At 18 years old, it’s not a huge surprise that high school has served as the most profound experience I’ve undergone, specifically my senior year. To give you a sense of the nature of this final year, my use of the phrase, “someday we’ll look back at this and laugh” has become almost instinctive. More often than not, things don’t go according to plan, and the acceptance of this sobering thought has proven itself requisite to any sense of ease or amusement I can expect to experience.
Before the start of this year, I scoffed at the repeated claim by one wistful graduating senior after another that some of their most meaningful friendships didn’t come together until their last year of high school. Looking back, I can confidently say that they were right. I have been lucky enough to watch each of my smaller, more exclusive friend groups expand and overlap, and this process has facilitated the introduction to people I otherwise wouldn’t be exposed to, and who I now proudly label my closest friends. I’m lucky enough to be surrounded by more than just a handful of compassionate, supportive, hysterical, and hardworking individuals, and I don’t expect that I’d enjoy this year nearly as much as I have without their collective presence.
Nobody warns you that the moments you’ll never forget are the same ones that seem so meaningless while you’re living them through. The night we spent cracking up over Pictionary and promising ourselves that this would be our final round, only to find ourselves repeating that promise four rounds later; the substance and hilarity we were consistently able to cram into our 45 minute off-campus lunches; the hours of scheming that came along with every surprise birthday party we begrudgingly agreed to help plan. I think it’s hard for me to come to terms with how attached I’ve become to the friendships forged and memories made throughout the course of my high school career because I’m not an especially sensitive or emotional person. I once bumped an old man with my car in the Publix parking lot and drove away mad at HIM. Point proven.
College acceptance season illustrated the truth in Tom Haverford’s belief that, “sometimes you gotta work a little, so you can ball a lot.” An unparalleled sense of fulfillment accompanied the arrival of those thick, emblematic envelopes and eagerly-awaited emails. We’d spent the past three and a half years laboring over single-page, impersonal letters that more or less decided our fates, and that final sense of validation deemed the experience entirely worthwhile. Well, that and the jealous responses of overwhelmed and overeager underclassmen onlookers.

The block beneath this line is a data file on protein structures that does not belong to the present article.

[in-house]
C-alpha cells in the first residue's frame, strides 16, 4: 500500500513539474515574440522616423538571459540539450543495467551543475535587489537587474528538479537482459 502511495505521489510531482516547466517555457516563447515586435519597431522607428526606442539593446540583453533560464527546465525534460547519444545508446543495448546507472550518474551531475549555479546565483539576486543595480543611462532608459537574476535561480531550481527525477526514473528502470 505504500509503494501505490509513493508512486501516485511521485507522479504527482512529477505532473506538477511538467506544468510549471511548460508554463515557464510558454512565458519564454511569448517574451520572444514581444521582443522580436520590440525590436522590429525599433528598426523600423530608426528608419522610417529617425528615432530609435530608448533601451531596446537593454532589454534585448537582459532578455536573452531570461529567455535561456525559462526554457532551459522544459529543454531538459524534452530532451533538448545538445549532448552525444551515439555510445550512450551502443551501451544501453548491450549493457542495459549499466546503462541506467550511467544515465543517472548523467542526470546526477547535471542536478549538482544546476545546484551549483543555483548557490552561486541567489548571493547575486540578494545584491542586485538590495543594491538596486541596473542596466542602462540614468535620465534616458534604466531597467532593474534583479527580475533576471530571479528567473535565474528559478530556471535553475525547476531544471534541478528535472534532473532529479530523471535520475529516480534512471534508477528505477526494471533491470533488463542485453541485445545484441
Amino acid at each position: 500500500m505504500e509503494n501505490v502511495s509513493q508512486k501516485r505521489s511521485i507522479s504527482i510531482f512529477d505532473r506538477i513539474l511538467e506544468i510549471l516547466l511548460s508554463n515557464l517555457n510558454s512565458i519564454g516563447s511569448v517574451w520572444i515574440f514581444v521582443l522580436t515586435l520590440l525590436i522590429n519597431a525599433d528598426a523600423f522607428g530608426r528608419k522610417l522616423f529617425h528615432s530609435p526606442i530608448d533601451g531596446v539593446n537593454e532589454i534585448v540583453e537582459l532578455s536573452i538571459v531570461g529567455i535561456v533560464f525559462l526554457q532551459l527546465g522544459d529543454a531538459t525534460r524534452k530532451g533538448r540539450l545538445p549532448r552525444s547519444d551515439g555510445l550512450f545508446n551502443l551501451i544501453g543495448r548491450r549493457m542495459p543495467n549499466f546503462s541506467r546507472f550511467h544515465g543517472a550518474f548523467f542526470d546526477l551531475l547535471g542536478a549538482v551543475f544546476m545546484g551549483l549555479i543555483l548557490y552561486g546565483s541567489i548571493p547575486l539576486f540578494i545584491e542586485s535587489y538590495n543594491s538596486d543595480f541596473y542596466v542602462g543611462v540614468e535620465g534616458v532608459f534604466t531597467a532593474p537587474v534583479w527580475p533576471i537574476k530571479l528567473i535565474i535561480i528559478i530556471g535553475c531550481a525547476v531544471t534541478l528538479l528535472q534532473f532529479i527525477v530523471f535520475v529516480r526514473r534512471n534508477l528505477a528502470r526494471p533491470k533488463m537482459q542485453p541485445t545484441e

The phase that followed college acceptance season can most simply be equated to getting a yellow star in Mario Kart. We’re invincible, for now; ignoring the inevitable challenges ahead and instead opting to go along with our every impulse, like waiting to study for an AP Statistics midterm until the class period before, or skipping out on going to Stat altogether…for a week. I’m living that phase right now, which explains why it’s 3:42am on a Sunday night and I’m pouring my heart into a word document rather than getting enough sleep to sustain myself come the irritating buzz of my phone alarm in just a few short hours.
I’d say senior year has served as a testament not only to our academic ambition, but also to our strength. We experienced loss, and I’m not just talking about that one basketball game against PC. The deaths of our peers to suicide or unforeseen trauma were and continue to be incredibly difficult to process and accept, but the sense of community and togetherness that follows such upsetting news is sincerely uplifting. We watched helplessly as friendships we made freshman year were extinguished entirely because self-growth deemed our personalities no longer compatible and, compared to our innocent, 14-year-old selves, nearly unrecognizable. We learned to cope, to survive, and to advance.
Somewhere in between our apprehensive first-steps inside the inarguably transformative walls of Green Hope and our impending final jaunt across the convention center stage come mid-June, we grew up. This year has instilled in me the habit of self-reflection. I’ve learned to recognize the impact of my words on both myself and others, and the importance of identifying other people’s strengths and making a conscious effort to build upon them. I’ve learned not to take anything too seriously, because the most dramatic problems are usually what lead to the funniest stories. I’ve learned to accept criticism and learn from it, rather than allowing self-confidence give rise to narcissism. I’ve learned to chase after the things I’m passionate about, and to do more than just exist. I’ve learned to take pride in the person I am as well as the person I’m becoming. I’m stuck with my peers for four years, but I’m stuck with myself forever, and I’ve learned that there’s still so much left for me to learn.